Arianna Ruvalcaba | Copy Editor
Azusa Pacific University’s convenient proximity to Los Angeles—25 miles, to be exact—has always given creative students access to the resources needed to launch careers in a variety of entertainment industries. Fashion happens to be one of them. In a world where it’s just as easy for college students to advertise through Facebook and Instagram as it is for successful organizations to launch a marketing campaign, these entrepreneurial minds have taken it upon themselves to find a need in the fashion industry and fill it with their products.
In 2014, Grace Eleyae brought to life Satin-Lined Caps—SLAPS for short. Her mission? To answer the cry of women everywhere for a way to fashionably manage, maintain and protect all types of hair. It is now a family-run business. Eleyae’s sister, recent APU journalism alumna Angel Eleyae, operates everything online from blogs to photography to the company’s Facebook page.
“It’s moving so quickly. We’ve only been in business for a year, yet it’s growing exponentially,” said Angel Eleyae. “We are really excited about what’s coming next.”
The company specializes in satin-lined beanies specifically, but SLAPS satin scrunchies and satin-lined baseball caps will debut in 2016. SLAPS has sold not only across the U.S., but in the U.K. and Canada as well via wholesale buyers and the company’s website, satinlinedcaps.com.
This past summer, SLAPS was able to display their products at the 2015 BET Experience, which is a four-day event celebrating the Black Entertainment Television Awards weekend with musical performances, comedy, seminars and parties. Their table at the gifting suite—a room dedicated to gifting celebrities with up-and-coming products—attracted the attention of stars like Erykah Badu, Soulja Boy and Eva Marcille.
Senior business management major Rueben Lindsey is the designer and owner of handcrafted jewelry line STRAIGHT CROOKED. The one-man business began when Lindsey’s house was being remodeled and he decided to make use of the spare copper lying around.
“I’ve always like creating things, using my hands, making things,” said Lindsey, whose jewelry-making skills are largely self-taught.
Lindsey focuses primarily on bracelets and cuffs, but the company supplies rings, earrings and brooches as well, all of which have a purely copper base. STRAIGHT CROOKED is currently sold at the MAKE Collectives boutique in Long Beach and via Lindsey’s email, Rueben.email@example.com.
“I’m cool with where it’s at right now because I make everything myself. It gets a little harder when the demand gets high,” said Lindsey. “Eventually I’d like to expand it and even open up my own retail store with a bunch of different local clothing brands.”
The expansion has already begun, as STRAIGHT CROOKED collaborated with another APU-based brand, Perspectives, in March. The collection sold out within days.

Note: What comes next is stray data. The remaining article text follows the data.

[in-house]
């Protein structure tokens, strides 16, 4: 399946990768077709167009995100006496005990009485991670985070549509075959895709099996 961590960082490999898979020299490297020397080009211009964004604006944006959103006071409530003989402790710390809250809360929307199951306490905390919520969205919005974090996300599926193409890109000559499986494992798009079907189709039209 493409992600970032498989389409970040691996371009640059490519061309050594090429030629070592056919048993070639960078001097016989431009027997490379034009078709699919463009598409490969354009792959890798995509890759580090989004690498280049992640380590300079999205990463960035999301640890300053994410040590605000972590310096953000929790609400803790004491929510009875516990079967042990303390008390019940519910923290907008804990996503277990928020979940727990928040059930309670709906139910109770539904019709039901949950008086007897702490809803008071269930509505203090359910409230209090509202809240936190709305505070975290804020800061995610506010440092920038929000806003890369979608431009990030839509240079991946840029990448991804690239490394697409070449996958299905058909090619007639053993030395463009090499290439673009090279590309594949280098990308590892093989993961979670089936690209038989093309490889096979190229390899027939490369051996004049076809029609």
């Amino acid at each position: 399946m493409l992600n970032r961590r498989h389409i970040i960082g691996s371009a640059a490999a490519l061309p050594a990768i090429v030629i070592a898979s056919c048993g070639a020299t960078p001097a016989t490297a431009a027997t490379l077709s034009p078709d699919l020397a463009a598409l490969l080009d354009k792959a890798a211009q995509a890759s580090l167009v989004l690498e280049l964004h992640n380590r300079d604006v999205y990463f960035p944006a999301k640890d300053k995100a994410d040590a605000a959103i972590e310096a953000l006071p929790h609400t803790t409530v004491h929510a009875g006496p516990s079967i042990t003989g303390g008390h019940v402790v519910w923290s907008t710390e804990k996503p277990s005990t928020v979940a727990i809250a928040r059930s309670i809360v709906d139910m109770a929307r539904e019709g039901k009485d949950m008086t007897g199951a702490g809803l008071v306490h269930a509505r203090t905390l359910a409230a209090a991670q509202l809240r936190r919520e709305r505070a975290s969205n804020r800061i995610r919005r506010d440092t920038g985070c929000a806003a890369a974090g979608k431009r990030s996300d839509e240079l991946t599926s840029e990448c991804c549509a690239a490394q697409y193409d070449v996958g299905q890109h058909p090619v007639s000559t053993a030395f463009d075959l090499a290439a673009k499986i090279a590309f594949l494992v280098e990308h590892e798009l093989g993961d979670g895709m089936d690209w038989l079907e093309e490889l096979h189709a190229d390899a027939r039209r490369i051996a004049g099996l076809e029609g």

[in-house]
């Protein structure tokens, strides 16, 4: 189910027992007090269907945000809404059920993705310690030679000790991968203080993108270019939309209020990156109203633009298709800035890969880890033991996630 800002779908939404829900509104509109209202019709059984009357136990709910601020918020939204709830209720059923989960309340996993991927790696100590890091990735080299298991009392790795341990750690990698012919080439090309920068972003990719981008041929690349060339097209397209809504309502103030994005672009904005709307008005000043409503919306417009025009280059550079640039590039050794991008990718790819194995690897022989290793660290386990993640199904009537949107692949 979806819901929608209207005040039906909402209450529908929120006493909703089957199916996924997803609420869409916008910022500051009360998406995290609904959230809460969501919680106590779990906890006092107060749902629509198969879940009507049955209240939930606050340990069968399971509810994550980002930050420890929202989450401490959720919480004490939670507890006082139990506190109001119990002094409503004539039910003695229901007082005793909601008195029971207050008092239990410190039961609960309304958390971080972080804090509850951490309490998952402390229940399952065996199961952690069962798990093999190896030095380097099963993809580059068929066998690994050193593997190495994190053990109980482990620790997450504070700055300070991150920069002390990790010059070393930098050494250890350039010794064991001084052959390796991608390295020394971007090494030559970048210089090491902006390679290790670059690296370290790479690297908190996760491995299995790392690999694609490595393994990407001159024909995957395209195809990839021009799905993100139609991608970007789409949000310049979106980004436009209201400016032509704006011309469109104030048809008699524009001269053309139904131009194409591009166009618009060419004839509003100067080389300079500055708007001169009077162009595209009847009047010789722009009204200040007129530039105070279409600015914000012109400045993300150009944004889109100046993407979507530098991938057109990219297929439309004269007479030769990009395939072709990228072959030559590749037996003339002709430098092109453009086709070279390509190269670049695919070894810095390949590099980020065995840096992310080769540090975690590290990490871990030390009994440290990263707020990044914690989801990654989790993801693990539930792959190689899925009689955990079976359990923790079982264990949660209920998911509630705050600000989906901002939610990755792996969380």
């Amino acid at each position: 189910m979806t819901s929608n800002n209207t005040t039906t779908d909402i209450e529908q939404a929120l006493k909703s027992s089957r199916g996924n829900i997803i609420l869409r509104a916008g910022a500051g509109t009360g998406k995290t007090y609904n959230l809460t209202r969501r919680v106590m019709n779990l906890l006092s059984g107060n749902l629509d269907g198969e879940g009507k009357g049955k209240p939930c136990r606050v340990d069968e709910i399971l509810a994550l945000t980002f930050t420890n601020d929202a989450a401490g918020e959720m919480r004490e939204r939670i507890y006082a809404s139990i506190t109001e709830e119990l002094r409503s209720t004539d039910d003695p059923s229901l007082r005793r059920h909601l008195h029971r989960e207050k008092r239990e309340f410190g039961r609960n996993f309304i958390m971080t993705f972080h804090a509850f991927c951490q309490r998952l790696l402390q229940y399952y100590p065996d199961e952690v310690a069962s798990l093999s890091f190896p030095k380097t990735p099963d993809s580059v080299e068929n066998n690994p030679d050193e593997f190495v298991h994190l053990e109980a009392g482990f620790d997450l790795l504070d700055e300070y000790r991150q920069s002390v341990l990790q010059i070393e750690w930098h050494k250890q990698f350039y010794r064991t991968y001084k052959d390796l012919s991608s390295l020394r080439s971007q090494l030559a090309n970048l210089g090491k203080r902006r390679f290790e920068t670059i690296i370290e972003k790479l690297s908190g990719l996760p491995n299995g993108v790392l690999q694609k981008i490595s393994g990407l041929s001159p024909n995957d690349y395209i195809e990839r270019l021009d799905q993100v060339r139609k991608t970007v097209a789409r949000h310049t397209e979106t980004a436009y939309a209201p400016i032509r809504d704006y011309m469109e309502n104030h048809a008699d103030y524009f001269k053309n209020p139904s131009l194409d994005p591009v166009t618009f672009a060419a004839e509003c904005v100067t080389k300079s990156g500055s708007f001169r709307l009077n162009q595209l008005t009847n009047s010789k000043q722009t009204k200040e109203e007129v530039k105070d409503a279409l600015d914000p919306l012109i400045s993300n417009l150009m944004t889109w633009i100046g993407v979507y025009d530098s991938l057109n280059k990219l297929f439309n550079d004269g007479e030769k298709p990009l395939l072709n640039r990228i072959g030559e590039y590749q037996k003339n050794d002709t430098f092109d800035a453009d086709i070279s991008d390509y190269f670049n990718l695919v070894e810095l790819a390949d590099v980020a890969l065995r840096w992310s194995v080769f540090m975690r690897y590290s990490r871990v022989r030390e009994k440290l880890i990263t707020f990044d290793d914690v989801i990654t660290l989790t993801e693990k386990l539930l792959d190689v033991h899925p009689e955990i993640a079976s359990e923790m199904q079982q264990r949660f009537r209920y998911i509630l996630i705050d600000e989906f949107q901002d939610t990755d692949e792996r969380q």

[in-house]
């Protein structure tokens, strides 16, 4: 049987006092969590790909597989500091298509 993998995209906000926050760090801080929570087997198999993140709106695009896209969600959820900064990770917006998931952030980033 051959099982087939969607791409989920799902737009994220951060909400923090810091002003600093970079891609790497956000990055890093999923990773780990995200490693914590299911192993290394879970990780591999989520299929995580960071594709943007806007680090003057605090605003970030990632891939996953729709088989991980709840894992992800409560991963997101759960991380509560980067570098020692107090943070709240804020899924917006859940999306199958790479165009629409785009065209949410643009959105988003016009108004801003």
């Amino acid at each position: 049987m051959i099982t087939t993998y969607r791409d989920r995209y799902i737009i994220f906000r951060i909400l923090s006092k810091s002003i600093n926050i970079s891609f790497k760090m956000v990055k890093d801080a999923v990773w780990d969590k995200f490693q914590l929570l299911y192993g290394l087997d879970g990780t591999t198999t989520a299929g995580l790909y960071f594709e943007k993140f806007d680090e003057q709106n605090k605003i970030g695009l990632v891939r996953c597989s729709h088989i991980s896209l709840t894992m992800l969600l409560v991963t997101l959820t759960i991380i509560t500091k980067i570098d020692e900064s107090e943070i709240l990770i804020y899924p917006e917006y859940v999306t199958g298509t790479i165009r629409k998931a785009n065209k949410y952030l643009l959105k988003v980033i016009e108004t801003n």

The clothing company, co-founded by senior communications major Devon DeJardin in 2014, took the $15,000 grand prize in APU’s 2014 ZuVentures business competition, a necessary step in catapulting the brand to success. Perspectives has sold in all 50 states and in 16 countries since its inception, and the founders aim to sell in over 40 stores by the end of 2016. By 2017, Perspectives will open a flagship store in either Los Angeles or Portland.
“Perspectives was formed after many years of being personally interested in design, clothing and the opportunity to create something that would make people feel confident, comfortable,” said DeJardin, who looks to modern architecture for inspiration. DeJardin claims it’s easy to copy what other designers have already made, which is why he pulls inspiration from alternative sources.
“Every failure, obstacle and hardship is an opportunity in disguise,” said DeJardin. “It’s easy at times to get super discouraged when things don’t go according to plan or when the consumer doesn’t respond how we would have liked them to. However, with each obstacle you can gain so much knowledge that will progress your brand, company or design further down the road.”
The brand will exhibit its new Artifact Collection in January at the contemporary fashion event Project Show, which is being held in New York.
Along with helping customers find a crisp, comfortable style, the company partners with global nonprofits and finds unique ways to give individuals the opportunity to use their talents and resources.
“Don’t worry if people think you’re crazy. You are crazy,” said DeJardin. “You have that kind of intoxicating insanity that lets other people dream outside of the lines and become who they’re destined to be. What I’m doing with Perspectives, while although at times can seem crazy, I know is inspiring other people to dream big and dig deep to achieve more than they ever thought possible.”